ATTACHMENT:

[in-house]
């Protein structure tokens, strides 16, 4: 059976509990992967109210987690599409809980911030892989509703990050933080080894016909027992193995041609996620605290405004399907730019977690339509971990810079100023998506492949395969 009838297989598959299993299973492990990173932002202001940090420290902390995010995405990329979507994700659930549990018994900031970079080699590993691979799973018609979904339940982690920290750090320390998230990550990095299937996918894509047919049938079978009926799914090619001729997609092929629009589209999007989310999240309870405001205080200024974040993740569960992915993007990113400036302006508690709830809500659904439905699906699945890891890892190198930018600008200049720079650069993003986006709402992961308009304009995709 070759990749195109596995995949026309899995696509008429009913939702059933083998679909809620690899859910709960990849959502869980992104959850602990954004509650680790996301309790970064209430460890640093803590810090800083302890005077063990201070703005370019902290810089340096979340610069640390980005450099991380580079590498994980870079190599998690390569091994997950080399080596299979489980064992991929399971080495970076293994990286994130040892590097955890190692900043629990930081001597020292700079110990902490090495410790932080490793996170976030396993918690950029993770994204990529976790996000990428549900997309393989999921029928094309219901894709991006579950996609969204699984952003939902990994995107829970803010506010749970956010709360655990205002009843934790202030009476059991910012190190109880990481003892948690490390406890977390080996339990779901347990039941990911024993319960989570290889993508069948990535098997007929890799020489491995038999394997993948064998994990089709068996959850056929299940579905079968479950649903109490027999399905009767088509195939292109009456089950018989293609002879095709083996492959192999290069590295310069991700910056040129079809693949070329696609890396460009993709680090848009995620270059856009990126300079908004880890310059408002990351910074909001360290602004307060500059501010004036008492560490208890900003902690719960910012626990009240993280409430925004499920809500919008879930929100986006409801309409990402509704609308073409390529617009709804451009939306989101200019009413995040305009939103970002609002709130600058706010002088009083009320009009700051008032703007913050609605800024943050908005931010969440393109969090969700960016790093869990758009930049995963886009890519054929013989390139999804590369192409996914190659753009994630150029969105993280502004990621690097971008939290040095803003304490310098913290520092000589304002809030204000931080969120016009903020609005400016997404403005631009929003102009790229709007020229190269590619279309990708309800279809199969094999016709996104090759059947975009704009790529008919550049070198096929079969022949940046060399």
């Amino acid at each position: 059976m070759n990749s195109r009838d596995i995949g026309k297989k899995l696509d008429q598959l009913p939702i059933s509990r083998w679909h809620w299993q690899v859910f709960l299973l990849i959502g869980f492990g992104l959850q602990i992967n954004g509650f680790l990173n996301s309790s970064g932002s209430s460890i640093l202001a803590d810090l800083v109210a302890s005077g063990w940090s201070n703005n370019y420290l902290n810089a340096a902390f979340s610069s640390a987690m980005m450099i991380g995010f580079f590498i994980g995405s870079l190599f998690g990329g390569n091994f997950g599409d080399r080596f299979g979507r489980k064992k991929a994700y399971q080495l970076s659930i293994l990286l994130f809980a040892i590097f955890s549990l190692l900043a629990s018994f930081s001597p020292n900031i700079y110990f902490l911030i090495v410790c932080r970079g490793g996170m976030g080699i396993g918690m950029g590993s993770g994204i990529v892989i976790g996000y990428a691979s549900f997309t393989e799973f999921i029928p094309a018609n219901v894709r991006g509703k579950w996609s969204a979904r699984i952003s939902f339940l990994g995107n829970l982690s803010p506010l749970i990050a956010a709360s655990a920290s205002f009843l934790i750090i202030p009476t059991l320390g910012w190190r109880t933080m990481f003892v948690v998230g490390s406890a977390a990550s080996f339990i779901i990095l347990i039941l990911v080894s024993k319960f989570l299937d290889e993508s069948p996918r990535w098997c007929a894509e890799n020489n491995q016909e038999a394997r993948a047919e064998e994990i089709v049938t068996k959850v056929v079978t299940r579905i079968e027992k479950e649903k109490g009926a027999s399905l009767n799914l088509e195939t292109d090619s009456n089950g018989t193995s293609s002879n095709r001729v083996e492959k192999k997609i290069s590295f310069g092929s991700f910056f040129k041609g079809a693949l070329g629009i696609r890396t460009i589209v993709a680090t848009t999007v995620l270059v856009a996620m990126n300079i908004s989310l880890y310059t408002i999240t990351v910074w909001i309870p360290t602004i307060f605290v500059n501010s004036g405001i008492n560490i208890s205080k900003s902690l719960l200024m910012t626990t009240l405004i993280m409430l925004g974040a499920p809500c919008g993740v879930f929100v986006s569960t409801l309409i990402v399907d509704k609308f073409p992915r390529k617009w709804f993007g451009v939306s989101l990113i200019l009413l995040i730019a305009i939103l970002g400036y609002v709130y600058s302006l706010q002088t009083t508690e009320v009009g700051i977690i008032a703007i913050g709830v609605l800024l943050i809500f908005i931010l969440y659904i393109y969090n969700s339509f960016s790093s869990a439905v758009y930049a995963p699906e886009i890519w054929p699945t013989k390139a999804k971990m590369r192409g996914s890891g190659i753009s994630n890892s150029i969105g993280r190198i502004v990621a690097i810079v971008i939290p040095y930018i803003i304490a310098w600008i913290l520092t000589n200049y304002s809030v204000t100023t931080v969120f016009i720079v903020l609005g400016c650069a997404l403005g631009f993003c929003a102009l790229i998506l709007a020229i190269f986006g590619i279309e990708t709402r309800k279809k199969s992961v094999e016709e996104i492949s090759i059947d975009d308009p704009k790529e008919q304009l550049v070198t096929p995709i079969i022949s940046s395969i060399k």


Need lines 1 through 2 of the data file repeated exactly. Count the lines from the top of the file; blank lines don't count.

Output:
[in-house]
């Protein structure tokens, strides 16, 4: 059976509990992967109210987690599409809980911030892989509703990050933080080894016909027992193995041609996620605290405004399907730019977690339509971990810079100023998506492949395969 009838297989598959299993299973492990990173932002202001940090420290902390995010995405990329979507994700659930549990018994900031970079080699590993691979799973018609979904339940982690920290750090320390998230990550990095299937996918894509047919049938079978009926799914090619001729997609092929629009589209999007989310999240309870405001205080200024974040993740569960992915993007990113400036302006508690709830809500659904439905699906699945890891890892190198930018600008200049720079650069993003986006709402992961308009304009995709 070759990749195109596995995949026309899995696509008429009913939702059933083998679909809620690899859910709960990849959502869980992104959850602990954004509650680790996301309790970064209430460890640093803590810090800083302890005077063990201070703005370019902290810089340096979340610069640390980005450099991380580079590498994980870079190599998690390569091994997950080399080596299979489980064992991929399971080495970076293994990286994130040892590097955890190692900043629990930081001597020292700079110990902490090495410790932080490793996170976030396993918690950029993770994204990529976790996000990428549900997309393989999921029928094309219901894709991006579950996609969204699984952003939902990994995107829970803010506010749970956010709360655990205002009843934790202030009476059991910012190190109880990481003892948690490390406890977390080996339990779901347990039941990911024993319960989570290889993508069948990535098997007929890799020489491995038999394997993948064998994990089709068996959850056929299940579905079968479950649903109490027999399905009767088509195939292109009456089950018989293609002879095709083996492959192999290069590295310069991700910056040129079809693949070329696609890396460009993709680090848009995620270059856009990126300079908004880890310059408002990351910074909001360290602004307060500059501010004036008492560490208890900003902690719960910012626990009240993280409430925004499920809500919008879930929100986006409801309409990402509704609308073409390529617009709804451009939306989101200019009413995040305009939103970002609002709130600058706010002088009083009320009009700051008032703007913050609605800024943050908005931010969440393109969090969700960016790093869990758009930049995963886009890519054929013989390139999804590369192409996914190659753009994630150029969105993280502004990621690097971008939290040095803003304490310098913290520092000589304002809030204000931080969120016009903020609005400016997404403005631009929003102009790229709007020229190269590619279309990708309800279809199969094999016709996104090759059947975009704009790529008919550049070198096929079969022949940046060399």